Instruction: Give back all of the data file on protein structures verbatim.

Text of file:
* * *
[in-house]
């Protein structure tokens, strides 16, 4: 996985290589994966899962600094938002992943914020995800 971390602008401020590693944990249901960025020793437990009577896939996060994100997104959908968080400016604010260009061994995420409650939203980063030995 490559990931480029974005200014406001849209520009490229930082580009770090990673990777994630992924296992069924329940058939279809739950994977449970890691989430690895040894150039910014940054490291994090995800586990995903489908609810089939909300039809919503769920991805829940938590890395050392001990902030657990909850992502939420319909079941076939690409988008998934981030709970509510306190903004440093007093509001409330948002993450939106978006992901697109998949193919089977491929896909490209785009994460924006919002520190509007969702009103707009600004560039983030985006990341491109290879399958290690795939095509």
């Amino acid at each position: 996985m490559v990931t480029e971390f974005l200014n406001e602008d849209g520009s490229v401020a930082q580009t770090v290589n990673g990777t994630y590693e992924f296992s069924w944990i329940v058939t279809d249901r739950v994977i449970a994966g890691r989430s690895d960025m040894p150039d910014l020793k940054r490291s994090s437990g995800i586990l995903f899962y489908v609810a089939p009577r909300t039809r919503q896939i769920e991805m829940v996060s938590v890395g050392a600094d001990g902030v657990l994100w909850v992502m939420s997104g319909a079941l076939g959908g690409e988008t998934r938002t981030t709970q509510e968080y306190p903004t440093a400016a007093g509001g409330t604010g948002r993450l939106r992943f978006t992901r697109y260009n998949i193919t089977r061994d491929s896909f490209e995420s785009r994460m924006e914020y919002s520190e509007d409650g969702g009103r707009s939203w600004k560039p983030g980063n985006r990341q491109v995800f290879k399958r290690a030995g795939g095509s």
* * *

[in-house]
């Protein structure tokens, strides 16, 4: 996985290589994966899962600094938002992943914020995800 971390602008401020590693944990249901960025020793437990009577896939996060994100997104959908968080400016604010260009061994995420409650939203980063030995 490559990931480029974005200014406001849209520009490229930082580009770090990673990777994630992924296992069924329940058939279809739950994977449970890691989430690895040894150039910014940054490291994090995800586990995903489908609810089939909300039809919503769920991805829940938590890395050392001990902030657990909850992502939420319909079941076939690409988008998934981030709970509510306190903004440093007093509001409330948002993450939106978006992901697109998949193919089977491929896909490209785009994460924006919002520190509007969702009103707009600004560039983030985006990341491109290879399958290690795939095509």
């Amino acid at each position: 996985m490559v990931t480029e971390f974005l200014n406001e602008d849209g520009s490229v401020a930082q580009t770090v290589n990673g990777t994630y590693e992924f296992s069924w944990i329940v058939t279809d249901r739950v994977i449970a994966g890691r989430s690895d960025m040894p150039d910014l020793k940054r490291s994090s437990g995800i586990l995903f899962y489908v609810a089939p009577r909300t039809r919503q896939i769920e991805m829940v996060s938590v890395g050392a600094d001990g902030v657990l994100w909850v992502m939420s997104g319909a079941l076939g959908g690409e988008t998934r938002t981030t709970q509510e968080y306190p903004t440093a400016a007093g509001g409330t604010g948002r993450l939106r992943f978006t992901r697109y260009n998949i193919t089977r061994d491929s896909f490209e995420s785009r994460m924006e914020y919002s520190e509007d409650g969702g009103r707009s939203w600004k560039p983030g980063n985006r990341q491109v995800f290879k399958r290690a030995g795939g095509s």